Atlantic hurricanes Sept 2017
© hurricanes.gov
Tropical storm Katia strengthened into a hurricane off the Mexican coast on Wednesday - marking the first time since 2010 there has been a trio of hurricanes around the Atlantic region.


Winds of up to 75 miles per hour are expected


A third hurricane is set to threaten the US in the space of six days.

Katia, a storm off the Mexican coast, has strengthened into a hurricane, the US National Hurricane Center (NHC) said.

It is 185 miles (295 km) east of Tampico, Mexico, and has maximum sustained winds of 75 miles per hour (120 kph).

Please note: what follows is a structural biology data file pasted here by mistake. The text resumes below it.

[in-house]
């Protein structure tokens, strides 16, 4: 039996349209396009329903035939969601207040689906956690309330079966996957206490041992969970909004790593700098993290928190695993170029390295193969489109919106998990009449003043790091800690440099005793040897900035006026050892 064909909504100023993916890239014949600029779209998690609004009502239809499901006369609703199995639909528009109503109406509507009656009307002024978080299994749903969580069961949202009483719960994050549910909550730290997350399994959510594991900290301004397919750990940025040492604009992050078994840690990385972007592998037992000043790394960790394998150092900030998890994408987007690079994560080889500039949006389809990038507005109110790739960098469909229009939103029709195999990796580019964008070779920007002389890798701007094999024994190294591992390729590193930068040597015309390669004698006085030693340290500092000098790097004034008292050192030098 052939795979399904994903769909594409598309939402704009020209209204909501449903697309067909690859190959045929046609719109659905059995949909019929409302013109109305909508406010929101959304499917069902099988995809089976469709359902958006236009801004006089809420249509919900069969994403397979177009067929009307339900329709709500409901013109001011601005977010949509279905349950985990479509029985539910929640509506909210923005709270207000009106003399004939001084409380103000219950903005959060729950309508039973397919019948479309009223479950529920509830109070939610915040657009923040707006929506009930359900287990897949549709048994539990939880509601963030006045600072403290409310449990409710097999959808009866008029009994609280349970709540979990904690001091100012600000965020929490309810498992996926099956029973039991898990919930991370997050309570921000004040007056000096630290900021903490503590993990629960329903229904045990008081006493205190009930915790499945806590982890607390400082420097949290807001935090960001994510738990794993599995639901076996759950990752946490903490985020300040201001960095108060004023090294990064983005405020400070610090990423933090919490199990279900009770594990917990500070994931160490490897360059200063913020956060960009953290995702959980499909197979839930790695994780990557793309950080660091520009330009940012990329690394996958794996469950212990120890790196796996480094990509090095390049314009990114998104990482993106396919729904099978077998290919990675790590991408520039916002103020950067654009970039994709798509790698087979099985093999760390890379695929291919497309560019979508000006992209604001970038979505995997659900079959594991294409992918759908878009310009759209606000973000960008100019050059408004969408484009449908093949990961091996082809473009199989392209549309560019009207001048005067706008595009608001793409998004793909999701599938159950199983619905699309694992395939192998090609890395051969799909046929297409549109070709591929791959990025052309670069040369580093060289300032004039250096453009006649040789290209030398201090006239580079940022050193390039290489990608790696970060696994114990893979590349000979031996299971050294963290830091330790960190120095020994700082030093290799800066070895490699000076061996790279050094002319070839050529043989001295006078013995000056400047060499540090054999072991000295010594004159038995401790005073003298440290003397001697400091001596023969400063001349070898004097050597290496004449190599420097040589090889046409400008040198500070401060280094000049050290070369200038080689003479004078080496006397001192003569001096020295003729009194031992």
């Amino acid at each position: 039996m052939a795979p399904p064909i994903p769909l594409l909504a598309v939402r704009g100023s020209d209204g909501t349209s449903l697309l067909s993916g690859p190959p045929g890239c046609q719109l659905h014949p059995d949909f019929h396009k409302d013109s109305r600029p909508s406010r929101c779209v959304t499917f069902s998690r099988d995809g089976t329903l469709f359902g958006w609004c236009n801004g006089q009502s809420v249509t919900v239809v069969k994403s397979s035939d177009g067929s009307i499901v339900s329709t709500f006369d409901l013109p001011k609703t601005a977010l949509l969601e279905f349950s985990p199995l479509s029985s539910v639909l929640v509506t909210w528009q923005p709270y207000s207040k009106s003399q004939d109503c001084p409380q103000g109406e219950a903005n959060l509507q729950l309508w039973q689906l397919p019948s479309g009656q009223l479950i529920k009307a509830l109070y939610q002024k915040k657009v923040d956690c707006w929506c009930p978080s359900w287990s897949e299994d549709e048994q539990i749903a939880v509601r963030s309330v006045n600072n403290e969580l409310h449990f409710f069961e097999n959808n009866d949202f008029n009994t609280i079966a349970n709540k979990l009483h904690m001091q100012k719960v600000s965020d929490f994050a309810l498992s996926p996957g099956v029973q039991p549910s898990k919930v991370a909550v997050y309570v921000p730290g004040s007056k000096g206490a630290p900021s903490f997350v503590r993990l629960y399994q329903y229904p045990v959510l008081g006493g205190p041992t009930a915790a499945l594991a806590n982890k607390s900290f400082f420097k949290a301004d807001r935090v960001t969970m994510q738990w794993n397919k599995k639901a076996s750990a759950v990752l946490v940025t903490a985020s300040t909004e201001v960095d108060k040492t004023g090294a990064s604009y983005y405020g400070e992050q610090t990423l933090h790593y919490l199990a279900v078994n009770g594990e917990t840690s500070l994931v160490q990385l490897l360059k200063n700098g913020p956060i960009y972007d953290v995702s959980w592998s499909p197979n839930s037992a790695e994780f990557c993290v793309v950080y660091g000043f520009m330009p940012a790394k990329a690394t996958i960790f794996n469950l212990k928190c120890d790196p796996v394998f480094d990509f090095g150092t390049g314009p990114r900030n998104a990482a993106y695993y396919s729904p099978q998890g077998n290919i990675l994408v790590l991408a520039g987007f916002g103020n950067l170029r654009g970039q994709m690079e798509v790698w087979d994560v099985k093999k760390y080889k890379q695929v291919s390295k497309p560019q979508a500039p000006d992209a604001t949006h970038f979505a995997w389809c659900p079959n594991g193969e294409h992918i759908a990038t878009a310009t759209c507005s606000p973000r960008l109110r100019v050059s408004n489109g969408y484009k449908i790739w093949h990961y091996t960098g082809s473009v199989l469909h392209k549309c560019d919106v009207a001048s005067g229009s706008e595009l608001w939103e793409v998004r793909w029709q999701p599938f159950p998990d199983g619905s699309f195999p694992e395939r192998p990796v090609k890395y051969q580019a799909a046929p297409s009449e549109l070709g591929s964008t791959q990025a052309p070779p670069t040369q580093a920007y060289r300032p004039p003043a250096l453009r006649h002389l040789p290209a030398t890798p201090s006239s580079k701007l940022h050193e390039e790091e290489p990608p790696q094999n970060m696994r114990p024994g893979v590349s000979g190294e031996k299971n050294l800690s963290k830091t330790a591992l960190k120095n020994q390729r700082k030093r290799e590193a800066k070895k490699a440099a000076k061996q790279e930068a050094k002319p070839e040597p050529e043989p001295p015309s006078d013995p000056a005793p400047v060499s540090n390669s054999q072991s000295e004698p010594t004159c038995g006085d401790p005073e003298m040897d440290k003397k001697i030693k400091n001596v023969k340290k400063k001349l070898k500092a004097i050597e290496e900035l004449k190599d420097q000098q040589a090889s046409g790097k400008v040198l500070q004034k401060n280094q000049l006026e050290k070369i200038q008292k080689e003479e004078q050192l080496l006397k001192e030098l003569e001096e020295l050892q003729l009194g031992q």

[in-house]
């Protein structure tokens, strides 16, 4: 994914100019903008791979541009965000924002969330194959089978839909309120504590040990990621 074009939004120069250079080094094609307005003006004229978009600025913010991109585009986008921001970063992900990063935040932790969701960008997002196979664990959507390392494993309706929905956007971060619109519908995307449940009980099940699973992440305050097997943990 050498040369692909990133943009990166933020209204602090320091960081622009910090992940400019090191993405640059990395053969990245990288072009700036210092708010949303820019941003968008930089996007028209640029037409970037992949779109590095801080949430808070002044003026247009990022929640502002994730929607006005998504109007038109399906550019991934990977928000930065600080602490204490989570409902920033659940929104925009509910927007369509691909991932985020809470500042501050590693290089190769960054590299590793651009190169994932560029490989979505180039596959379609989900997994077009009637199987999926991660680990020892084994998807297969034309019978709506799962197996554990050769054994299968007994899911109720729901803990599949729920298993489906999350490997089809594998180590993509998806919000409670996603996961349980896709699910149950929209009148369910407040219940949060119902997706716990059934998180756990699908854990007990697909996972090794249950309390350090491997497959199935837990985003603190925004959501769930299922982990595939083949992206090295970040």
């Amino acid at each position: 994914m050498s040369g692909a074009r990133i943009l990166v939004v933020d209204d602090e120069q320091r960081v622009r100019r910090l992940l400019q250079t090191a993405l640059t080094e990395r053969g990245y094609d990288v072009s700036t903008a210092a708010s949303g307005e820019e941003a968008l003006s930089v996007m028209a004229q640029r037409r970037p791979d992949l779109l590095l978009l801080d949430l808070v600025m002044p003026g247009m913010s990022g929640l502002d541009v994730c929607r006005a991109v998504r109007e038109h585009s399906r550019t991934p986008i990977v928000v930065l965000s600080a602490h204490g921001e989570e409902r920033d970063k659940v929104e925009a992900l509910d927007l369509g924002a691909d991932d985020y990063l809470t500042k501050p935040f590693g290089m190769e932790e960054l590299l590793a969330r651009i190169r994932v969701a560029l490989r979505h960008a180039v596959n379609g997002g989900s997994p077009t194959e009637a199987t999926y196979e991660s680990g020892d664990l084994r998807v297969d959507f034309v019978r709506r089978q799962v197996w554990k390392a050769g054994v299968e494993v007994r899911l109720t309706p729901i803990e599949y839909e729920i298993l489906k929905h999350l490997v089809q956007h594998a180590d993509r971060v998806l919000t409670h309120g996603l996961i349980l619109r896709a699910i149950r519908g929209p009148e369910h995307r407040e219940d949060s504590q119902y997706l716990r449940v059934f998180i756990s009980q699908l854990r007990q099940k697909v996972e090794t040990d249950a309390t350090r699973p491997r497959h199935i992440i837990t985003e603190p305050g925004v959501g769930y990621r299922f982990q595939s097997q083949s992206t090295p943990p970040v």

In the next 48 hours some additional strengthening is also forecast, the NHC added.

Models so far show it remaining in the southern Gulf in the coming days.

The news comes as tropical storm Jose was upgraded to a hurricane in the Atlantic, far east of Hurricane Irma, which is currently heading towards Florida.


Jose had been expected to become a hurricane and was following Irma in a path towards the Caribbean.

It is too early to determine if Jose might ultimately make landfall in the Caribbean, or in the Americas, as weather projections are difficult when storms are so far out.

Hurricane Irma on the other hand has been setting records with sustained wind speeds of 185 miles per hour for more than 24 hours. In doing so became the only Atlantic hurricane to sustain that powerful wind speed for so long.

Irma has clobbered hit islands with pounding winds, rain and surging surf and officials in Florida have called for evacuations ahead of the storm's expected landfall there.